If you've heard any of the recent headlines about DeepMind's AlphaGo beating the world Go champion, you've heard about connectionism. Connectionists are the practitioners of neural networks--artificial simulations of the sort of neurons we see in animal brains. Since human-level intelligence has so far only been exhibited in human brains, a natural approach to programming intelligence is by reverse engineering the human brain. People have been programming neural networks for about as long as programmable computers have been around--the first attempts were made in the 50s, and despite a steady following of researchers in the meantime it is only recently that neural networks have really begun to have their full potential realized. This is due in part to the fact that processors today are more powerful than ever, but also because the Internet is a rich sea of data that we can use to train our networks. Still, neural nets, despite their amazing versatility for solving problems, are quite cumbersome and aren't exact representations of the human brain. It's not even clear whether an exact simulation of how the brain works would be an efficient computational model. They also take a lot of computing power to train, so for certain situations they are not ideal.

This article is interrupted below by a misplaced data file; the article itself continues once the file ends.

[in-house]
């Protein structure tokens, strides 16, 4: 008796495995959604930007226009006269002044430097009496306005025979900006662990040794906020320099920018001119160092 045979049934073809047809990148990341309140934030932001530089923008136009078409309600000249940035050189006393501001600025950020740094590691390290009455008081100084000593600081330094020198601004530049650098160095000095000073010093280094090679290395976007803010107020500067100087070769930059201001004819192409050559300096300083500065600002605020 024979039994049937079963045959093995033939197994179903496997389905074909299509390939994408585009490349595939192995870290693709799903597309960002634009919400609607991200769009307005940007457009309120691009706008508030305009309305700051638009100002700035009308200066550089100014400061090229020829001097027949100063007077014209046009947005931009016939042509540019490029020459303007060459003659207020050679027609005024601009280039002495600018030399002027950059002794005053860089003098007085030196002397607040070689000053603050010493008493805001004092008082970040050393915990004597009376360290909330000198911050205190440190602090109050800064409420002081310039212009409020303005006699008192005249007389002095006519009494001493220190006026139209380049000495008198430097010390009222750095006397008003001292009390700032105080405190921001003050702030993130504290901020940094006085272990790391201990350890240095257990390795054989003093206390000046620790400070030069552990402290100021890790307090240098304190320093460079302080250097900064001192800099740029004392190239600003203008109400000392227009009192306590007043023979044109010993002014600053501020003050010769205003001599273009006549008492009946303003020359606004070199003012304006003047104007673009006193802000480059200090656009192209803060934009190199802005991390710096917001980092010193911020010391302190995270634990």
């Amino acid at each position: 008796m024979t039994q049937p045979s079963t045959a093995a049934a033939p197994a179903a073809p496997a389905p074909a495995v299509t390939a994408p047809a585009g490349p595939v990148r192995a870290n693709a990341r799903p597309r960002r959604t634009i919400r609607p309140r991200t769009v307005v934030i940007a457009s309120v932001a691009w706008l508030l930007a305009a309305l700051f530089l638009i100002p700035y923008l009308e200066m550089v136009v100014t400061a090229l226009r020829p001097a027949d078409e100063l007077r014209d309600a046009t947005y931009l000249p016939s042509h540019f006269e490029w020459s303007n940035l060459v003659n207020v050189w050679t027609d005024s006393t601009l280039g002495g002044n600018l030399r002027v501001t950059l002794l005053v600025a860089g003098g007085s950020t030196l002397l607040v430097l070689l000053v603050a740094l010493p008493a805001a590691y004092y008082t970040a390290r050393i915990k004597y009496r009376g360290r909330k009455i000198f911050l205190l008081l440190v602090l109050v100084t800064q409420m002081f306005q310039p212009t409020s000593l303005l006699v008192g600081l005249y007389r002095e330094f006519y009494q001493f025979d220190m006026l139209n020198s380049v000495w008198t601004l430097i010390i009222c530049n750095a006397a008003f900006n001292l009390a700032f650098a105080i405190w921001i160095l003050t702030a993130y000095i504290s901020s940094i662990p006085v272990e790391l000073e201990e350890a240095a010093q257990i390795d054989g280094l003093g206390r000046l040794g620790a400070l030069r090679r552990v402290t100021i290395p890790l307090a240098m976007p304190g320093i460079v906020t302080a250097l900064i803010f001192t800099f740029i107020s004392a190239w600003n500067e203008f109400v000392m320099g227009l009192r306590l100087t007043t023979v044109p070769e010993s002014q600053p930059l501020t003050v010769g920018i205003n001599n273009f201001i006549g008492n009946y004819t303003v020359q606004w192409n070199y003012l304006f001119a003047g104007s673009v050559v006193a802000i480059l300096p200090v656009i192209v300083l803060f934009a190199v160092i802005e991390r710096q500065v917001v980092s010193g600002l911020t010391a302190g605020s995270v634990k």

Another biologically-inspired approach to machine learning is evolutionary computing. The idea behind this one is sound: human intelligence arose through evolutionary processes, so why can't we write programs to 'evolve' through a sort of Darwinian selection process? If we select for the tributes we want a program to have, say for a self-driving car to drive safely, and reject the attributes we don't want it to have, say, crashing into stop signs, we can eventually produce a program that will be a good driver. In theory, at least. The problem, of course, is that human intelligence took hundreds of millions of years to evolve to where it is now, and researchers don't have that kind of time to spend. It also seems to be a bit of a fluke that intelligence even arose at all, considering all the time in prehistory where it wasn't around. Evolution is a tricky thing to recreate, and the successes of evolutionary computing have been overshadowed by other methods. It remains to be seen if they will one day come into the spotlight like connectionism has in recent years.

The Bayesians are mostly involved in applying Bayes' theorem to machine learning problem. Thomas Bayes, a 17th century Englishman, was a statistician who formulated one of the most famous theorems in probability theory. His theorem helps us understand how events are related to each other, and how the probability of one event affects another. Applications of this fairly simple theory are among the most popular approaches to machine learning and still seen to be the most widely used. While this approach isn't as biologically inspired as the other methods, Bayesian inference does still represent something our brains have to do to interact intelligently with the world. Bayesian theory is very robust in its application and can be applied to a wide range of real-world problems. Things do tend to get a bit hairy when dealing with problems that have a lot of variables, but with the right simplifying assumptions this has proved to be a very powerful theory.